Passenger Demand Continues Recovery In August
The strong, post-pandemic passenger traffic trend continued in August, according to IATA.
The global airline industry association reported that:
- Total traffic in August 2023 (measured in revenue passenger kilometers or RPKs) rose 28.4% compared to August 2022. Globally, traffic is now at 95.7% of pre-COVID levels.
- Domestic traffic for August rose 25.4% versus August 2022 and was 9.2% above the August 2019 results. This is largely driven by Chinese domestic demand.
- International traffic climbed 30.4% compared to the same month a year ago. All markets saw double-digit percentage gains year on year. International RPKs reached 88.5% of August 2019 levels.
Willie Walsh, IATA’s Director General, said that: “Demand for air travel performed well in August. For the year to date, international traffic has increased by 50% versus last year and ticket sales data show international bookings strengthening for travel in the last part of the year.”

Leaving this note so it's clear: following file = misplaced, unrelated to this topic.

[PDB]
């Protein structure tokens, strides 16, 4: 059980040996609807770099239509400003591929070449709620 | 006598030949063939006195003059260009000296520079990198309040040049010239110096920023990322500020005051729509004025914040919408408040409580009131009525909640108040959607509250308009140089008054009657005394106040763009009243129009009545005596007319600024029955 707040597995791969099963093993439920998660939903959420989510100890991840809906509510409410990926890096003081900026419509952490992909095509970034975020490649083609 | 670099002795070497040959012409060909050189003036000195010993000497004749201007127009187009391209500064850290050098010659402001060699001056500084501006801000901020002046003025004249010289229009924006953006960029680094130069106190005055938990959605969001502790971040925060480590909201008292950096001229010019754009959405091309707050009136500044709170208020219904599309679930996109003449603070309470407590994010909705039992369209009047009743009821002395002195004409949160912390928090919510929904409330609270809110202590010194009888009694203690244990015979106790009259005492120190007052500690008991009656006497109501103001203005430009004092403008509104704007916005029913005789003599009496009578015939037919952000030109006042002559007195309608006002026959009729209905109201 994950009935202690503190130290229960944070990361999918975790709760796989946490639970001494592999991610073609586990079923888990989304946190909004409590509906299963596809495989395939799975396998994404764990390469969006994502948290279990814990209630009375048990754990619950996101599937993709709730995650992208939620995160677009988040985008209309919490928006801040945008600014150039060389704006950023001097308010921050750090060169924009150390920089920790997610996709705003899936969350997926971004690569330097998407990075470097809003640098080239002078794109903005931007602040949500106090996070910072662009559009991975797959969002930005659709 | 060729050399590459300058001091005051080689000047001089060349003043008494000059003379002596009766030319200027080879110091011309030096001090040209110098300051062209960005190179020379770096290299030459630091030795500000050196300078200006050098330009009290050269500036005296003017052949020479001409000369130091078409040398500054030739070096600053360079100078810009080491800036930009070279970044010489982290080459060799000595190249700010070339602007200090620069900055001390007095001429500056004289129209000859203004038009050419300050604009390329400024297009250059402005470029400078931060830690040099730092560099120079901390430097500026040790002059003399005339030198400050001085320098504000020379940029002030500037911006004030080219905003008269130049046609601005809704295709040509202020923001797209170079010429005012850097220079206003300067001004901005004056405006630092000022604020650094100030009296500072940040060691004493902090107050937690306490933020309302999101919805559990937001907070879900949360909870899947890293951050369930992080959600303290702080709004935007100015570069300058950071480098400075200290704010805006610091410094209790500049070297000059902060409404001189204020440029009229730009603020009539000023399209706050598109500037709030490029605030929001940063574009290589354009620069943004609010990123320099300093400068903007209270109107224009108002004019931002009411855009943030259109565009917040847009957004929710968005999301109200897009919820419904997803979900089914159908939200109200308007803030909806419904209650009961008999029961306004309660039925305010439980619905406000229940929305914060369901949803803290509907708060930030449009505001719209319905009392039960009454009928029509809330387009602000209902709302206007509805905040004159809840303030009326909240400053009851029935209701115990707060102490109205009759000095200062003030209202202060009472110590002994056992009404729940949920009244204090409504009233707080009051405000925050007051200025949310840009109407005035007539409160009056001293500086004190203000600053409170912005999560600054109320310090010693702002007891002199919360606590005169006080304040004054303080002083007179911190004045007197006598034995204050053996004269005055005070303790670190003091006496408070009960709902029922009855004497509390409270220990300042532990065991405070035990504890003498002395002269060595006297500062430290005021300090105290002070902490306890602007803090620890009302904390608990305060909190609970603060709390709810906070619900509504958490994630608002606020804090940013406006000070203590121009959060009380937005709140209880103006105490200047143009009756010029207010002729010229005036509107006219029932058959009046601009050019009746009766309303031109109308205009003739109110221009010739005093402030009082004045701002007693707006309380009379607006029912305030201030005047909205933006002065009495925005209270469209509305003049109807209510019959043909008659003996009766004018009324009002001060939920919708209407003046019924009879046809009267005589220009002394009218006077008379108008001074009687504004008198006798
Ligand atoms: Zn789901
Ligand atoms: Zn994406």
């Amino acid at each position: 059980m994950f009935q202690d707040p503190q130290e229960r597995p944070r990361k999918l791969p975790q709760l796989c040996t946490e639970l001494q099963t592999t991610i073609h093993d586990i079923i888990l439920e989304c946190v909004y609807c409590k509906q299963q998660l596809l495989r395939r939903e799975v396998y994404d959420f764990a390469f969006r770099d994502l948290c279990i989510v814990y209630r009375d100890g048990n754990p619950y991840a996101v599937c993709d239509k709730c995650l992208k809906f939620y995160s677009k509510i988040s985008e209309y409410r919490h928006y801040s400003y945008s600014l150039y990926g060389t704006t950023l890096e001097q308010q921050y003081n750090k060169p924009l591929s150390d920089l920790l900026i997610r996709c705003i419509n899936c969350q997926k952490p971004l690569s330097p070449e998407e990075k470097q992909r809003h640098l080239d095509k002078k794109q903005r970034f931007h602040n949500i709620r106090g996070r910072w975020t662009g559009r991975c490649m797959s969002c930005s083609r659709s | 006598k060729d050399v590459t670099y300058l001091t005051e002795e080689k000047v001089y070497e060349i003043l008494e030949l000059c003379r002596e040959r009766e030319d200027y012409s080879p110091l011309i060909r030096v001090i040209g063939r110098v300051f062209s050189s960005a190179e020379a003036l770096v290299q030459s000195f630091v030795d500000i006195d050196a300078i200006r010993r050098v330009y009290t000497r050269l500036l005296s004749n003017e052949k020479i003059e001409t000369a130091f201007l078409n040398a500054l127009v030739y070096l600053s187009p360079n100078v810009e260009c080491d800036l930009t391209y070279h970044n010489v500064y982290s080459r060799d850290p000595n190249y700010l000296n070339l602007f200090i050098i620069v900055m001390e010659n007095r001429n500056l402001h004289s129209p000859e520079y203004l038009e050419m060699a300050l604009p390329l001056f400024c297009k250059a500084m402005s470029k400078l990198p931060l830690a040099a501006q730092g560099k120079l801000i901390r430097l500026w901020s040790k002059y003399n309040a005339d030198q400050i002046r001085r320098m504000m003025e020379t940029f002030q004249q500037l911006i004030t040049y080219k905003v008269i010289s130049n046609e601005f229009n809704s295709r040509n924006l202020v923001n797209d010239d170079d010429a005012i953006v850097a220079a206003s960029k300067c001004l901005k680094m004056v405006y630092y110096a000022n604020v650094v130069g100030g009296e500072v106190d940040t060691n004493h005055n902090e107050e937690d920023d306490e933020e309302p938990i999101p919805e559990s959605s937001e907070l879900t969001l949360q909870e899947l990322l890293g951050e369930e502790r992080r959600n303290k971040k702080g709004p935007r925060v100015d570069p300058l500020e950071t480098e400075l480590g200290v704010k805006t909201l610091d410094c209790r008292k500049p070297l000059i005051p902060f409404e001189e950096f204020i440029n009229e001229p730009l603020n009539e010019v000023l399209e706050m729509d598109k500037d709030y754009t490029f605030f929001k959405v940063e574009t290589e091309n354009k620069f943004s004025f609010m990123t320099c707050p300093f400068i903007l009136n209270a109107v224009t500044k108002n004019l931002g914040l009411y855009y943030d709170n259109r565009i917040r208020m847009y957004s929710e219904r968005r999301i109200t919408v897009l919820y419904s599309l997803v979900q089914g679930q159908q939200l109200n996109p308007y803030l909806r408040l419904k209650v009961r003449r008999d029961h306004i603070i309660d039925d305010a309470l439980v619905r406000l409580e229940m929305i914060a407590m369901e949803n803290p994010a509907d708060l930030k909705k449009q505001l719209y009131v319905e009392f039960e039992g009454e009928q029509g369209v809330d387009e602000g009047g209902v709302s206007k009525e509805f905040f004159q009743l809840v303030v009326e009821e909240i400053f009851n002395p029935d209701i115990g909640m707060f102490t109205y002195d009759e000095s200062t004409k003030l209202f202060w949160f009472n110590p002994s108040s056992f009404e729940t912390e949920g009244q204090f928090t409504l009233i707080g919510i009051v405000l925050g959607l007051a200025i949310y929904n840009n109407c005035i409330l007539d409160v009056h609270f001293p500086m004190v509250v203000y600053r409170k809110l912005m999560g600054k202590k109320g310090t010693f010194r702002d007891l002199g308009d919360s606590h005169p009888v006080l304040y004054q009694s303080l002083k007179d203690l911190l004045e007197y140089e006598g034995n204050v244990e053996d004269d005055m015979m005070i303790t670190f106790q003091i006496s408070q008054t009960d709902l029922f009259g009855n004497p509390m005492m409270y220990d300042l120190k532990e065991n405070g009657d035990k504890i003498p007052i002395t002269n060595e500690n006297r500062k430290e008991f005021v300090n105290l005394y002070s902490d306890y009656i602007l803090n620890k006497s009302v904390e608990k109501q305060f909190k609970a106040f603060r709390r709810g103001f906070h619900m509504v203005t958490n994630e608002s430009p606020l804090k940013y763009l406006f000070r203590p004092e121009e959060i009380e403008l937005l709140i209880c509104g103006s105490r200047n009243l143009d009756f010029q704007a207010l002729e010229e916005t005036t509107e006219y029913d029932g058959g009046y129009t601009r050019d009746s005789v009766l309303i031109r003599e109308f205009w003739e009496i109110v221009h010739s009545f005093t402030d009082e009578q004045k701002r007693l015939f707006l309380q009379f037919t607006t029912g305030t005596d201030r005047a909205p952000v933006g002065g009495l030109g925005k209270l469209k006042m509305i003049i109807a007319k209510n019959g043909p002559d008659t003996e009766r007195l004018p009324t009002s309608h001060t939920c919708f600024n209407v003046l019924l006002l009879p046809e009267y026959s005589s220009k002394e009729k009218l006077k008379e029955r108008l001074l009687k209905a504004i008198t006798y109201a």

Walsh noted that: “Heading into the last quarter of the year, the airline industry is nearly fully recovered to 2019 levels of demand. The focus, however, has not been on getting back to a specific number of passengers or flights, but rather on meeting the demand by businesses and individuals for connectivity that was artificially suppressed for more than two years. Having seen the economic, social, and personal losses when airlines could not fly during the COVID-19 crisis, this industry is determined to secure a sustainable long-term future by achieving net zero carbon emissions by 2050.”
Walsh continued: “That was clearly evident at the first IATA World Sustainability Symposium where discussions focused on how to decarbonize. We know that our customers want a world in which they can enjoy the freedom to travel sustainably. This inaugural World Sustainability Symposium was a critical step in aligning policy makers, the aviation value chain and airlines with the concrete steps needed to deliver. And we will measure progress when we meet again in a year’s time.”
Go to www.iata.org for more.